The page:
President Trump on Tuesday night, in his first State of the Union address, asked Congress to pass legislation that would “generate” $1.5 trillion for spending on highways, bridges and other infrastructure projects. However, like Trump’s calls for high-price-tag infrastructure packages in the past, he seemingly envisions states, localities and the private sector picking up the bulk of that total, instead of the federal government.
The $1.5 trillion total is $500 billion more than Trump’s previous calls for using $200 billion in federal incentives and seed money to drum up funding from states and private investors for infrastructure projects. Trump offered no specifics Tuesday about his infrastructure funding plan, though the White House is expected to release a proposal in the coming weeks.
“As we rebuild our industries, it is also time to rebuild our crumbling infrastructure,” Trump said in the 80-minute address. “America is a nation of builders. I am asking both parties to come together to give us safe, fast, reliable and modern infrastructure that our economy needs and our people deserve.
“Every federal dollar should be leveraged by partnering with state and local governments and, where appropriate, tapping into private sector investment to permanently fix the infrastructure deficit.”
A six-page bulletin that surfaced earlier this month — and purported to be a leak of Trump’s infrastructure plan — called for loosening tolling restrictions as a means to bolster highway funding. Critics of Trump’s plan, including the American Trucking Associations, have said tolls are a dead-end toward overcoming the U.S.’ infrastructure funding deficit. ATA reiterated its stance Tuesday night after Trump’s speech concluded.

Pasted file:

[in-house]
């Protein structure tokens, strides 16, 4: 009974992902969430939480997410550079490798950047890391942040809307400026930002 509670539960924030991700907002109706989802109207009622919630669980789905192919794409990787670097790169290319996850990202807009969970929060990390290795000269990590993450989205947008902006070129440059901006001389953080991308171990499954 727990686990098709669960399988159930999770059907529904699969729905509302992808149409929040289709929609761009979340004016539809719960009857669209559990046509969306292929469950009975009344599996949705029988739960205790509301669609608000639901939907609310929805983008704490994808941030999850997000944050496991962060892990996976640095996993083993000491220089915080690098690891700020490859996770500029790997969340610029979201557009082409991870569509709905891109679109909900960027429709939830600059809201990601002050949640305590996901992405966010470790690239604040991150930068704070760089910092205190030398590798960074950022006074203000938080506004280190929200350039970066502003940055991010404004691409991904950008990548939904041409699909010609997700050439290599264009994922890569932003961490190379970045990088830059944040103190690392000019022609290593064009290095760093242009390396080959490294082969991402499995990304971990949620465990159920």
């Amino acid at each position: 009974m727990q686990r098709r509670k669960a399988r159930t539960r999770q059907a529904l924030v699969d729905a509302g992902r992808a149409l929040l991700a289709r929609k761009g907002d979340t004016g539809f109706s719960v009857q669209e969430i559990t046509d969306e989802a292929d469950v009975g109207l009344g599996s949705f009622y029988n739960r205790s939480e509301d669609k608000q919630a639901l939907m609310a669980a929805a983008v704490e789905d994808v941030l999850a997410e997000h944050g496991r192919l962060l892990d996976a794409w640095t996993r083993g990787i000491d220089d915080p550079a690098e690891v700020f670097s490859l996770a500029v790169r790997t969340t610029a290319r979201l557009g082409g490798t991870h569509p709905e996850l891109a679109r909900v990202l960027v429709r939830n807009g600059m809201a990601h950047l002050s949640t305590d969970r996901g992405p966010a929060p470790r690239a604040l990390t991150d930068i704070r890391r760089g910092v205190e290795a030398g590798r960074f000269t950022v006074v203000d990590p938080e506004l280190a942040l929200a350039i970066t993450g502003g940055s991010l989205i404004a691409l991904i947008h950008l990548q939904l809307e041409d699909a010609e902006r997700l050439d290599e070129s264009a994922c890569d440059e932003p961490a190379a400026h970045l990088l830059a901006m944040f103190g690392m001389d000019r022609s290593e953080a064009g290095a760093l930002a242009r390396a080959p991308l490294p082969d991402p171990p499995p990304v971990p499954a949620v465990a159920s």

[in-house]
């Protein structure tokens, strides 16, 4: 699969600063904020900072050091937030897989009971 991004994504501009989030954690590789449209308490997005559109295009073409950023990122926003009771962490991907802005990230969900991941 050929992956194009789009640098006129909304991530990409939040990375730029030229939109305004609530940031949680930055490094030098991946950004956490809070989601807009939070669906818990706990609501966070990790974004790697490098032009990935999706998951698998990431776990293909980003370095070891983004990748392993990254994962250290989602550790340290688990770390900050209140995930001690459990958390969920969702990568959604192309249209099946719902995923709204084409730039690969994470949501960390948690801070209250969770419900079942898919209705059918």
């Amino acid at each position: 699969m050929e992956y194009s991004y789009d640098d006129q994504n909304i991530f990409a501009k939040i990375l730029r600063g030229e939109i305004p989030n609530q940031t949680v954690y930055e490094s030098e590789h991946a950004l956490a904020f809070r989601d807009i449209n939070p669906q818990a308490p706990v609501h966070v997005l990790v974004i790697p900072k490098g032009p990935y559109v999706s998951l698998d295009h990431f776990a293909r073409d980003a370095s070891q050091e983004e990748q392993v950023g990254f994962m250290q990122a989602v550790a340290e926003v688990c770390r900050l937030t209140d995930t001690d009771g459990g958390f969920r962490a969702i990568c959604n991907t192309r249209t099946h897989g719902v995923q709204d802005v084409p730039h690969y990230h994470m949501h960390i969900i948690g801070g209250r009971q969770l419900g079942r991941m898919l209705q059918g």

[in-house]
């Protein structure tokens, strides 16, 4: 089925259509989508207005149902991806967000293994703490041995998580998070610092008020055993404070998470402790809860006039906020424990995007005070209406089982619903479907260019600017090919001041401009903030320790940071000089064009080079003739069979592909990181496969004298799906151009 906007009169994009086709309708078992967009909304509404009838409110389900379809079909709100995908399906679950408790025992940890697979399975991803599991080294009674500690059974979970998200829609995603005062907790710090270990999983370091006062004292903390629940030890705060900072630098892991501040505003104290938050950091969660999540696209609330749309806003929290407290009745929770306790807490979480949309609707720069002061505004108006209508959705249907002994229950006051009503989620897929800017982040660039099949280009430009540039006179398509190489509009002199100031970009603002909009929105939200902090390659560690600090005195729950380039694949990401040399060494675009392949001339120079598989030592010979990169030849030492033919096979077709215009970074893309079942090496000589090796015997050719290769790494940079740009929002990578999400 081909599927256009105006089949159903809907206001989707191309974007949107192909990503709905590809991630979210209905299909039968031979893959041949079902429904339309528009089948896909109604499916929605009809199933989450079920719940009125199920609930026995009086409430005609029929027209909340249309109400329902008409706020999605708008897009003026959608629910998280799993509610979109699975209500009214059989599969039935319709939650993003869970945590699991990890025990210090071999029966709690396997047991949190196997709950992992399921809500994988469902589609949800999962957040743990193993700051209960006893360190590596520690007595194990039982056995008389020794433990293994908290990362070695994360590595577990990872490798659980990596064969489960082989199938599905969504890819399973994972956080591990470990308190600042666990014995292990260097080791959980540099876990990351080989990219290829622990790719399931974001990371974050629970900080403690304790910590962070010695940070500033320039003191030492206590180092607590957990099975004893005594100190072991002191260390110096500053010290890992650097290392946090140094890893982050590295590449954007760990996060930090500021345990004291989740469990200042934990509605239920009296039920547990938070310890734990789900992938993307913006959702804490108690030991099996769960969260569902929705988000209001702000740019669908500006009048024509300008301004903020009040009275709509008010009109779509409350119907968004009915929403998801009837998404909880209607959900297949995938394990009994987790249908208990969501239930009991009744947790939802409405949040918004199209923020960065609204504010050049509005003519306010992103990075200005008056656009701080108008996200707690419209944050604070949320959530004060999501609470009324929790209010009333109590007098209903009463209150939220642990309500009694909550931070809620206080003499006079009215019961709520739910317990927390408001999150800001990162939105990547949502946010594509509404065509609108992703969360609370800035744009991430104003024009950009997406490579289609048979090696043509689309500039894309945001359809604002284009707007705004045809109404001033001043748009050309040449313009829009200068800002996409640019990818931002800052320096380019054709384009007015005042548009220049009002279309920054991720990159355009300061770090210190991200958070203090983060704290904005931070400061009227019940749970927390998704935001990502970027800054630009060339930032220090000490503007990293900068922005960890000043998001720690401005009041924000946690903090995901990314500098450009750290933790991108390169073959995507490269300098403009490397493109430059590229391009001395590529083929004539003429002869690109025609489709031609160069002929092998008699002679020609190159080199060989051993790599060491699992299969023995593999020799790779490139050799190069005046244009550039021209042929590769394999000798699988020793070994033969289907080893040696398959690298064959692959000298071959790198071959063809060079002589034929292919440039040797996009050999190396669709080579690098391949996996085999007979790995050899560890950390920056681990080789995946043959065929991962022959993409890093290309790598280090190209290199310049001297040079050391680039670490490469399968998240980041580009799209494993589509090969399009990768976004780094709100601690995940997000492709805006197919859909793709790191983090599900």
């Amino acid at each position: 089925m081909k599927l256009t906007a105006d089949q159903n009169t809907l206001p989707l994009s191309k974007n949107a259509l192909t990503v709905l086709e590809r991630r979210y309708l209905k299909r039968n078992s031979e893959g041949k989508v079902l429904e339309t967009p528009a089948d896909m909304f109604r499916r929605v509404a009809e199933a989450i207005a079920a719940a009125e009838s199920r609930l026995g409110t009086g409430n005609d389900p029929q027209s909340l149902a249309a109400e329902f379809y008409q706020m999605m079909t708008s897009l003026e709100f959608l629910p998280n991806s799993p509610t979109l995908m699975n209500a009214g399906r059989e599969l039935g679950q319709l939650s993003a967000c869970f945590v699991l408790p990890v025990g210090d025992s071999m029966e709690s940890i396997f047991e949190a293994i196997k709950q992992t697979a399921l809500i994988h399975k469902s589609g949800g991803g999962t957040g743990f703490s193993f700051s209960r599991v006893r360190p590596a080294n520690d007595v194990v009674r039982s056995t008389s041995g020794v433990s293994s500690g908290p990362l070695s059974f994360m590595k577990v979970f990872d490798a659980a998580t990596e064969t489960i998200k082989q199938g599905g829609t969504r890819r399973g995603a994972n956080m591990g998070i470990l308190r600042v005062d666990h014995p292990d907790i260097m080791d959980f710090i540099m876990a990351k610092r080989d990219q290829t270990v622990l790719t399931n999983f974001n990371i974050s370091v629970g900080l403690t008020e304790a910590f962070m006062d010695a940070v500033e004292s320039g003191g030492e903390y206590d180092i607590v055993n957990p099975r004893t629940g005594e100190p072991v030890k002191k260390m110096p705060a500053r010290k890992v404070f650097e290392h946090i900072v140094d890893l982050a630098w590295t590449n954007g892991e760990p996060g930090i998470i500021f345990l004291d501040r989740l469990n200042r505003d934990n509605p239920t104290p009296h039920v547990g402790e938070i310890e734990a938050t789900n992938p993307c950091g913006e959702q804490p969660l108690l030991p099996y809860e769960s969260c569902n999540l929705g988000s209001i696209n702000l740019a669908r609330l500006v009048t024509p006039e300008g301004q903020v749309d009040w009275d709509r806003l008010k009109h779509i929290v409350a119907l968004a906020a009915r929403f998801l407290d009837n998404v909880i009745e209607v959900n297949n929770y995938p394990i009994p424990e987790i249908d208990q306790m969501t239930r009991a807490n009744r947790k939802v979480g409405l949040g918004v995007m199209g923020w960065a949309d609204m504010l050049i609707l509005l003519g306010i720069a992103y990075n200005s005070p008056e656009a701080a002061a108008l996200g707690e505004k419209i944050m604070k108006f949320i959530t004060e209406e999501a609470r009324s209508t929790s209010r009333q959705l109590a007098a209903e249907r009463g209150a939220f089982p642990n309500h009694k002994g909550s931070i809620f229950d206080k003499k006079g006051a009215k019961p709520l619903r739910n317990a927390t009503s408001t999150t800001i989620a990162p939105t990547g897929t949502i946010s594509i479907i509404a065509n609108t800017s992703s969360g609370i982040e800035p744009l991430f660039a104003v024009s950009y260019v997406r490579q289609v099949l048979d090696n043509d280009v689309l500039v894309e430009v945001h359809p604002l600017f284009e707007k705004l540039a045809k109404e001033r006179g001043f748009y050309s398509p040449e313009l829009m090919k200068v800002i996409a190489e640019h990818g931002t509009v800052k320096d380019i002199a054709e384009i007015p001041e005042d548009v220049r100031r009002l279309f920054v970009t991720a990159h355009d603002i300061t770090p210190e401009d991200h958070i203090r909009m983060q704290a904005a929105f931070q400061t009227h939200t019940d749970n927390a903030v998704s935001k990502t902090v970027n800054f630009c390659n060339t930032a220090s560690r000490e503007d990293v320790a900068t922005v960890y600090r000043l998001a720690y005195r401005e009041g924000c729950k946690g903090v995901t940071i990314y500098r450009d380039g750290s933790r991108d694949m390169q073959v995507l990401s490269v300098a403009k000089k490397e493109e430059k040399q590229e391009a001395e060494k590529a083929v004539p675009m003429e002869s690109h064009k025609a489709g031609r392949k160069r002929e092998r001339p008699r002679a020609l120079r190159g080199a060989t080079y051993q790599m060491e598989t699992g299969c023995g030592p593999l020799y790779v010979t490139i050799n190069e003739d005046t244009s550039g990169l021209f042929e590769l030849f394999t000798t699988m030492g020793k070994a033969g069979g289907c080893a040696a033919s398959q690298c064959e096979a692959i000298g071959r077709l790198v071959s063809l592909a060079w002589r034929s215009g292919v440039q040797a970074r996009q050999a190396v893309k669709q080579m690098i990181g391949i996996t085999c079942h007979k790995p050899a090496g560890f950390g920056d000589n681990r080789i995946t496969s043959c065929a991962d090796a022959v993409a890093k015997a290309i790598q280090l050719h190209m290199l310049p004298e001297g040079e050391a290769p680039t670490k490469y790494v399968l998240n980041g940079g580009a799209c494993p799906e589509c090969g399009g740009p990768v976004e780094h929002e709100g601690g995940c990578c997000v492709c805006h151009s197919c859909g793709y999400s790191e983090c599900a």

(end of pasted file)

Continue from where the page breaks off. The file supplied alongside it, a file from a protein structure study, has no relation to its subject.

ATA last week released an outline for its vision for highway funding, calling on raising fuel taxes a nickel a year over the course of four years as a means to revive the Highway Trust Fund. The HTF, which has been supported by fuel taxes since the 1950s, has struggled to keep up with funding needs the past decade. The per-gallon tax on diesel and gasoline has not been raised since 1993, and inflation and more fuel efficient vehicles have undercut the HTF’s ability to fund highway projects.
“Roads are not a partisan issue – they’re driven on by Republicans and Democrats alike. As both sides of Capitol Hill know, modernizing our infrastructure will require a substantial investment – actual, real revenue. America cannot be rebuilt with funding gimmicks and finance schemes,” said ATA President and CEO Chris Spear in a statement Tuesday night.
The Owner-Operator Independent Drivers Association has also said it sides with a fuel tax increase over tolling efforts. “Our nation’s highway system has long been the envy of the world, but its condition is deteriorating” said Todd Spencer, acting president of OOIDA. “The heart of it is a fuel tax with revenues collected going to roads and bridges. It’s simple, efficient and it serves the very real needs of our country and its people.
“If elected officials think a fuel tax increase would be unpopular, wait until Americans encounter more and higher tolling,” said Spencer.
Likewise, the Alliance for Toll-Free Interstates on Tuesday night said any plan that leans on tolls for funding “is a complete reversal of President Trump’s commitment to putting America First.”
“Tolls are a wildly inefficient tax, sacrificing money that could go toward construction instead going to corporate profits and administrative costs,” said AFTI spokesperson Stephanie Kane. “In addition to the diversion onto secondary roads which causes congestion and public safety issues, tolls will do unimaginable harm to businesses, as shipping and manufacturing prices skyrocket to account for these new costs.”
In the official Democratic response directly after Trump’s address, Rep. Joe Kennedy (D-Mass.) did not mention infrastructure funding or highways.